During the 98-99 school year the Board, along with administrators and Key Communicators (a group of 300 community opinion leaders) embarked upon a yearlong study of what to expect in the new millennium.
We invited internationally known experts and futurists in the areas of demographics, technology, global economics and the changing American landscape to teach us. All these authorities commended RISD for being the only known school district studying change in the 21st century.
Here’s a summary of their views.
- Corporations will value the following abilities:
- Team players;
- Relate with many cultures;
- Problem solvers;
- Technically fluent;
- Ability to access information more valuable than specific knowledge;
- Workers must be well rounded in citizenship, arts, self-awareness, decision-making and social ethics, in addition to literacy and “numeracy.”
- The educational system and job market are mismatched.
Qualified workers for the top 20% of jobs will be scarce. People with properly matched skills will fill the middle 40% of jobs. Workers’ skills will far surpass the bottom 40% of jobs.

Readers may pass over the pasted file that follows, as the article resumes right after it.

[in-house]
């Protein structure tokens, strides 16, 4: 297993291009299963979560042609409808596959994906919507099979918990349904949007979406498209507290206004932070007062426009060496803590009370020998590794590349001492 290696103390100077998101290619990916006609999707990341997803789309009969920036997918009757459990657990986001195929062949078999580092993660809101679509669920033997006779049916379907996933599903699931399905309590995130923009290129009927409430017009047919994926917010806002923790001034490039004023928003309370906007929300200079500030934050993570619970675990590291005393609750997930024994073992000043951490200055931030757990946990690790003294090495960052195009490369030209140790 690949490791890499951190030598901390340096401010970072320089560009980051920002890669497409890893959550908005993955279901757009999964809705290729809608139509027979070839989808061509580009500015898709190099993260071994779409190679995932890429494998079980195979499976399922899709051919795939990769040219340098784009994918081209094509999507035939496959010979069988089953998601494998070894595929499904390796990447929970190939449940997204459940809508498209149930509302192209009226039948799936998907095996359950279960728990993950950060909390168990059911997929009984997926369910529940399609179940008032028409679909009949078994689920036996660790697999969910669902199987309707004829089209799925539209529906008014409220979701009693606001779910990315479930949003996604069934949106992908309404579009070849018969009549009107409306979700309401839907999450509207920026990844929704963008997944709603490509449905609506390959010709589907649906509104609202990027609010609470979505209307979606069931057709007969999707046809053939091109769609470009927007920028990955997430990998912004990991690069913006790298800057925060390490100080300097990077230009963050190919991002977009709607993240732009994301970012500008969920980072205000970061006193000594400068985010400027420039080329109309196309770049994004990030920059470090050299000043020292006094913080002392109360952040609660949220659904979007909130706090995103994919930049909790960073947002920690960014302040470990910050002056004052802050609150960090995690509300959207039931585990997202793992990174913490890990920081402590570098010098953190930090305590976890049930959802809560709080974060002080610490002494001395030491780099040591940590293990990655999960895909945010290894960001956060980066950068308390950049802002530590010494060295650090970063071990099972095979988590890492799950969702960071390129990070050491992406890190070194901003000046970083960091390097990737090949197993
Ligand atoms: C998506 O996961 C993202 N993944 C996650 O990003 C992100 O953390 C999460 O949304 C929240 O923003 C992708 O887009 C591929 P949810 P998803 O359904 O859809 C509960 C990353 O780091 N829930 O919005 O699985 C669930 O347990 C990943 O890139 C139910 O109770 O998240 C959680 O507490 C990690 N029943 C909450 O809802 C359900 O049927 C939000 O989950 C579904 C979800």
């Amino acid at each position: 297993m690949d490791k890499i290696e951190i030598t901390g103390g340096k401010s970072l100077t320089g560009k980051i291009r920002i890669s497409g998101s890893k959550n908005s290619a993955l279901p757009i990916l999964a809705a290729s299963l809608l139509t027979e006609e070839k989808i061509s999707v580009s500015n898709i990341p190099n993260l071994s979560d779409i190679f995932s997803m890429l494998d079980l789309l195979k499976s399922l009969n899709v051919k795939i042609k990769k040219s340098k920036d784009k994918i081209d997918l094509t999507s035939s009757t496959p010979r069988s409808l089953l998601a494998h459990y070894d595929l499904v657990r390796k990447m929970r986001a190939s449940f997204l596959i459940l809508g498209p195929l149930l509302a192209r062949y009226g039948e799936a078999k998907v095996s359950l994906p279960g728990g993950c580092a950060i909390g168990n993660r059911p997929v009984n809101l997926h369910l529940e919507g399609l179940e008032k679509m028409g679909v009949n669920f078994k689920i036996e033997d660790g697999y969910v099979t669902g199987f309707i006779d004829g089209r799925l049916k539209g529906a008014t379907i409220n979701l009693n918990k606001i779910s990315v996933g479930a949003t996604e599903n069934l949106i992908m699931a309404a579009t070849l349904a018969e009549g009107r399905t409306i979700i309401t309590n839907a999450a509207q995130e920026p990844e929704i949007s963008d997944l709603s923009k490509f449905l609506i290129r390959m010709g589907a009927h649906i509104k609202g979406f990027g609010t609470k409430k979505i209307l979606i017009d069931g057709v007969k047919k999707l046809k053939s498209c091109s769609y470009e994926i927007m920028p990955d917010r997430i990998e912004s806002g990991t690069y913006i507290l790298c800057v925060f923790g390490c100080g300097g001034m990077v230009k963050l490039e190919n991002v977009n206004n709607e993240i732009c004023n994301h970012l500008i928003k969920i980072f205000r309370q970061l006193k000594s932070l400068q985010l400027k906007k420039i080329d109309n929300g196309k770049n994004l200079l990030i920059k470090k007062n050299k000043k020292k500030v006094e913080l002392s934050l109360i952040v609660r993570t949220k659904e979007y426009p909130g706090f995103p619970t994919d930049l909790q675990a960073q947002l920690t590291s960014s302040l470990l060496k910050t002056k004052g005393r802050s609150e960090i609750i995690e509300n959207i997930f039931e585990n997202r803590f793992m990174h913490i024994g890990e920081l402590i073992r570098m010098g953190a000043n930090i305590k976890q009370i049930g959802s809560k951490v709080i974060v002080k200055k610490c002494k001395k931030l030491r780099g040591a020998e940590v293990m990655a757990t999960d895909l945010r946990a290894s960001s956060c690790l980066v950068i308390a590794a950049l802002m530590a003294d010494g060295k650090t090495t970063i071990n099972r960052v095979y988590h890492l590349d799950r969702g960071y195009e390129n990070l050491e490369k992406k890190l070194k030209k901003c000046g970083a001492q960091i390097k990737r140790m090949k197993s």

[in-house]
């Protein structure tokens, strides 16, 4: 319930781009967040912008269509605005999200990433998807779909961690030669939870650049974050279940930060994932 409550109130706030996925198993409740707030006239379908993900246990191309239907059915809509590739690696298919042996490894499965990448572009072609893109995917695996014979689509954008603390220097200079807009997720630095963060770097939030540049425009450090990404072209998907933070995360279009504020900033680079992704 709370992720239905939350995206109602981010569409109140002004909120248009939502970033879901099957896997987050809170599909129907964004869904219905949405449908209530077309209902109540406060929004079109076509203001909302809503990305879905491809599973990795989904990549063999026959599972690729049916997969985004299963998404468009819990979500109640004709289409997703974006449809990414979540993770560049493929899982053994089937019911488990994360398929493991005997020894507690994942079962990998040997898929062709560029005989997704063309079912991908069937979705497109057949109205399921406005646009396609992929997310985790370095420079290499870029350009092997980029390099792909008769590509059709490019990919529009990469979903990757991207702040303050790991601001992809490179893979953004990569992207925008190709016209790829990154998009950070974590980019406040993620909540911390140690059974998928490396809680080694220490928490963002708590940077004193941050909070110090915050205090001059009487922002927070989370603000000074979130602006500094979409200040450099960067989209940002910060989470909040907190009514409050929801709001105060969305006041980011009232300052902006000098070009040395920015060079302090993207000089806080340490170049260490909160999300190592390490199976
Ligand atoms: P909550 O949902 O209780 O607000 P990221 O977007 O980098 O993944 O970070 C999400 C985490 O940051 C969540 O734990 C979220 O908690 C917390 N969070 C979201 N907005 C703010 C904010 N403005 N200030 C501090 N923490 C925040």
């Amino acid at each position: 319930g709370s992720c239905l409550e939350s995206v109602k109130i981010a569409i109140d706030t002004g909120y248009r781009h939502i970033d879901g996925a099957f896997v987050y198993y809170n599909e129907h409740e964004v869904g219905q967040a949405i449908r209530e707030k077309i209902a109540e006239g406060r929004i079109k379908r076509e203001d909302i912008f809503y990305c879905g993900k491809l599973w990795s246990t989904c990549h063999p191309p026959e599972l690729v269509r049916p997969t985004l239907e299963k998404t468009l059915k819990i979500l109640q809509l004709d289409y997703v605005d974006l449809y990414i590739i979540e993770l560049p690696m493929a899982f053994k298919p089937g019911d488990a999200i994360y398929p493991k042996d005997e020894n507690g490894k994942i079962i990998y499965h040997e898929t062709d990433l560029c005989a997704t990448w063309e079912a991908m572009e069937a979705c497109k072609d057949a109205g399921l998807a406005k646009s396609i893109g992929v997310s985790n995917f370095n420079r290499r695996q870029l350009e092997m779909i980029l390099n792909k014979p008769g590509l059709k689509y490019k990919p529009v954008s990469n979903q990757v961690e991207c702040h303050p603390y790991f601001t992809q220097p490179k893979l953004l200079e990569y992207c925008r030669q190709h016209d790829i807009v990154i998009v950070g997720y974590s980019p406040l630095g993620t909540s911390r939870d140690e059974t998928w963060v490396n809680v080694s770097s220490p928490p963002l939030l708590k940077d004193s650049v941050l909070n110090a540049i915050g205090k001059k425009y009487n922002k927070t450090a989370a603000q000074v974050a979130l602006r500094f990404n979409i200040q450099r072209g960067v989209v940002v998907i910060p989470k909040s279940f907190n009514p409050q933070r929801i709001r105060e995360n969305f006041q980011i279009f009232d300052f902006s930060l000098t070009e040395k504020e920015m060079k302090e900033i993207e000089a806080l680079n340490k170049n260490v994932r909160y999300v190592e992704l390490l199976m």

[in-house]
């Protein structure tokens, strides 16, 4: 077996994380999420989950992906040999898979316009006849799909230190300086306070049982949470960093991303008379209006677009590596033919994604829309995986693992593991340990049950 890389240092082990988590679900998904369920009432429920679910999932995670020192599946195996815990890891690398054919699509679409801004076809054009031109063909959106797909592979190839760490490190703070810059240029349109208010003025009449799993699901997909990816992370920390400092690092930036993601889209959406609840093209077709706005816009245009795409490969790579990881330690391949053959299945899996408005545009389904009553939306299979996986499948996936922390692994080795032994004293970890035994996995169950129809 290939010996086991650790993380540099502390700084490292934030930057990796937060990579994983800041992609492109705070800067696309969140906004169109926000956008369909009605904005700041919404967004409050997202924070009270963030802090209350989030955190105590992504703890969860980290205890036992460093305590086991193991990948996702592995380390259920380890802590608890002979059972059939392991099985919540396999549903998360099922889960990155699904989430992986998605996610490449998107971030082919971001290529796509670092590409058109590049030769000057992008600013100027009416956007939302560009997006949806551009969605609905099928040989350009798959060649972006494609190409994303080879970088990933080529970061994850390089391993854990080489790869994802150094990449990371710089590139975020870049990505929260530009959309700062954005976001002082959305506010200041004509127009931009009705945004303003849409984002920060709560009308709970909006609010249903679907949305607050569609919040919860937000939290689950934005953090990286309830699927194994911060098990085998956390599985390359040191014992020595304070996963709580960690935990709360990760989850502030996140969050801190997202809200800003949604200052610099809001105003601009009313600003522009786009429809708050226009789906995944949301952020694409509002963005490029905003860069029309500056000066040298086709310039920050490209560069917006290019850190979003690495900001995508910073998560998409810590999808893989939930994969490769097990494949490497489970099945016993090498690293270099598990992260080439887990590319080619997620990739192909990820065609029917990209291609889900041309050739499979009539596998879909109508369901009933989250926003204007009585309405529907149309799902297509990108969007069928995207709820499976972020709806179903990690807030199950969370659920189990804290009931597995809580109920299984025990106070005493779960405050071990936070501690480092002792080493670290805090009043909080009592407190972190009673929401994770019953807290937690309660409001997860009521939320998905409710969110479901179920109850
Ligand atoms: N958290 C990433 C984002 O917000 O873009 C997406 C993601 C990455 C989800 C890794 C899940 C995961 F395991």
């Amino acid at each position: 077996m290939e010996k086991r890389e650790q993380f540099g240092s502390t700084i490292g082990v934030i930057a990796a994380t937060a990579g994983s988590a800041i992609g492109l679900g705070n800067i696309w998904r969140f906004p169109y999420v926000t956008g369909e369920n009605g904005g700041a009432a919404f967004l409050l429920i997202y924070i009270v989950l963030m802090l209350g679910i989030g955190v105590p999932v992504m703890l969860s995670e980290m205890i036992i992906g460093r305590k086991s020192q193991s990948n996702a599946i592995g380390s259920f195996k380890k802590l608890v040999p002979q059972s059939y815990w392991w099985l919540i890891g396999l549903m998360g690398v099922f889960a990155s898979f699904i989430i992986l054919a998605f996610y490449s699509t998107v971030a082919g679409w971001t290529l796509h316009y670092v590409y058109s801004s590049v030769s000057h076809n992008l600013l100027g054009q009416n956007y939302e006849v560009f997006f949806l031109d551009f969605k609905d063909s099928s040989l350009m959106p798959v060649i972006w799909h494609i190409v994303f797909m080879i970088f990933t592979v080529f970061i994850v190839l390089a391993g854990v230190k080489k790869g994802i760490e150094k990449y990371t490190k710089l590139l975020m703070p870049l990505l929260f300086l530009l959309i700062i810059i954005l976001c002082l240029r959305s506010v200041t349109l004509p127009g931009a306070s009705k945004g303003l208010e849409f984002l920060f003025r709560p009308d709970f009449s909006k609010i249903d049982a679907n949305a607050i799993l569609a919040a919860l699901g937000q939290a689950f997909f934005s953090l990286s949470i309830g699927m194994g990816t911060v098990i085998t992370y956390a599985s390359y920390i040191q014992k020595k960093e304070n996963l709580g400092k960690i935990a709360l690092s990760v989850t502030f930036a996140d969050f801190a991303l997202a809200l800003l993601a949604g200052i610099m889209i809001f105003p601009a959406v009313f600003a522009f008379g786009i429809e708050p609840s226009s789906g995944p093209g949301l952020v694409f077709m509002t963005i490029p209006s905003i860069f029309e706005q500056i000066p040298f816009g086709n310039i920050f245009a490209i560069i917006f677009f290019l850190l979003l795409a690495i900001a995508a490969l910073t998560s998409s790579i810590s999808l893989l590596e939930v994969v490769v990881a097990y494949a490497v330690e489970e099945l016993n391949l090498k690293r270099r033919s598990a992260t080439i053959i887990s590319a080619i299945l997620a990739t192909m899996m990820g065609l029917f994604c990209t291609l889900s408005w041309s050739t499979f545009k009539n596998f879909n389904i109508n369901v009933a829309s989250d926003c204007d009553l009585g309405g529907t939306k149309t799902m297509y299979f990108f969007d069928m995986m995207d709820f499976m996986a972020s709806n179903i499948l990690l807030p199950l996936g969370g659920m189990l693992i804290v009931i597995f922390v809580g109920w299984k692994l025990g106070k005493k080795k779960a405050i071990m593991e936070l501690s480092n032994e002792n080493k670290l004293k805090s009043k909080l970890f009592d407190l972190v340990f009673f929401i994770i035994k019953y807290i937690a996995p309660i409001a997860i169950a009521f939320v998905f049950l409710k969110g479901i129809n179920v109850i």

The U.S. educational system is preparing all students for the few top 20% of jobs.
The fastest growing professions (such as home health and occupational therapy aids to care for the aged) do not require a college education.
Computers degrade skills as much as they upgrade skills; people don’t have to be as competent with machines doing the work.
Most jobs won’t require international competitiveness.
- We, Texas and the United States, are becoming older and more diverse.
By 2030 Texas will be 46% Hispanic, 37% Anglo, 9% African American and 8% other, primarily Asian. 87% of the net additions to the Texas population will be minority group members.
With aging Baby Boomers, 18% of the population will be 65+ by 2030, as compared to 10% in 1990. 25% of Anglos will be 65+, but less than 12% of Hispanics will be 65+.
The future of Texas’ economy depends upon growth in minority status and income, so we must ensure all segments of society are competitive.
English is the predominant language worldwide because it is the language of commerce (Wall Street), the Internet and transportation (control towers around the world greet in English before selecting another language).
- Inequality between the haves and have nots in the United States is growing.
- The American economy is essentially self-contained and not losing ground globally.
The view that we are falling behind other industrialized nations is unfounded.
Now the Board is studying educational delivery systems and how they may adapt. I’ll keep you posted.